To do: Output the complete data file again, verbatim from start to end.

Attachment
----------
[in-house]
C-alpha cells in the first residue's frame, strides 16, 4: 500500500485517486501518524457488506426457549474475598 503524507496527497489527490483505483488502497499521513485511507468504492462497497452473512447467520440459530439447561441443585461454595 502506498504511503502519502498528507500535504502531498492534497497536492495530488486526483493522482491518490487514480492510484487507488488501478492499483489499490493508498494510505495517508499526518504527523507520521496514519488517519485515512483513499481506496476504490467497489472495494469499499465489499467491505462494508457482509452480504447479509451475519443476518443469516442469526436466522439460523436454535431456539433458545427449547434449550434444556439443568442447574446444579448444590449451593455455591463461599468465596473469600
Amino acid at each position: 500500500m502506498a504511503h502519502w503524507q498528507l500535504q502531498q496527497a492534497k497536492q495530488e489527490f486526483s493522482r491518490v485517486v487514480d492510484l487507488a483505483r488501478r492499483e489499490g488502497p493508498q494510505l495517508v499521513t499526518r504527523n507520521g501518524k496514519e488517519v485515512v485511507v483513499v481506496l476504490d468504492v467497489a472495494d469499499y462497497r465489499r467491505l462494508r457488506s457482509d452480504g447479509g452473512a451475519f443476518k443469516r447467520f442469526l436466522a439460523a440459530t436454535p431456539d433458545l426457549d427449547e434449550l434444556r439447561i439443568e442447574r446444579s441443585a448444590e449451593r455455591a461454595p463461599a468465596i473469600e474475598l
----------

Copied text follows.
[in-house]
C-alpha cells in the first residue's frame, strides 16, 4: 500500500485517486501518524457488506426457549474475598 503524507496527497489527490483505483488502497499521513485511507468504492462497497452473512447467520440459530439447561441443585461454595 502506498504511503502519502498528507500535504502531498492534497497536492495530488486526483493522482491518490487514480492510484487507488488501478492499483489499490493508498494510505495517508499526518504527523507520521496514519488517519485515512483513499481506496476504490467497489472495494469499499465489499467491505462494508457482509452480504447479509451475519443476518443469516442469526436466522439460523436454535431456539433458545427449547434449550434444556439443568442447574446444579448444590449451593455455591463461599468465596473469600
Amino acid at each position: 500500500m502506498a504511503h502519502w503524507q498528507l500535504q502531498q496527497a492534497k497536492q495530488e489527490f486526483s493522482r491518490v485517486v487514480d492510484l487507488a483505483r488501478r492499483e489499490g488502497p493508498q494510505l495517508v499521513t499526518r504527523n507520521g501518524k496514519e488517519v485515512v485511507v483513499v481506496l476504490d468504492v467497489a472495494d469499499y462497497r465489499r467491505l462494508r457488506s457482509d452480504g447479509g452473512a451475519f443476518k443469516r447467520f442469526l436466522a439460523a440459530t436454535p431456539d433458545l426457549d427449547e434449550l434444556r439447561i439443568e442447574r446444579s441443585a448444590e449451593r455455591a461454595p463461599a468465596i473469600e474475598l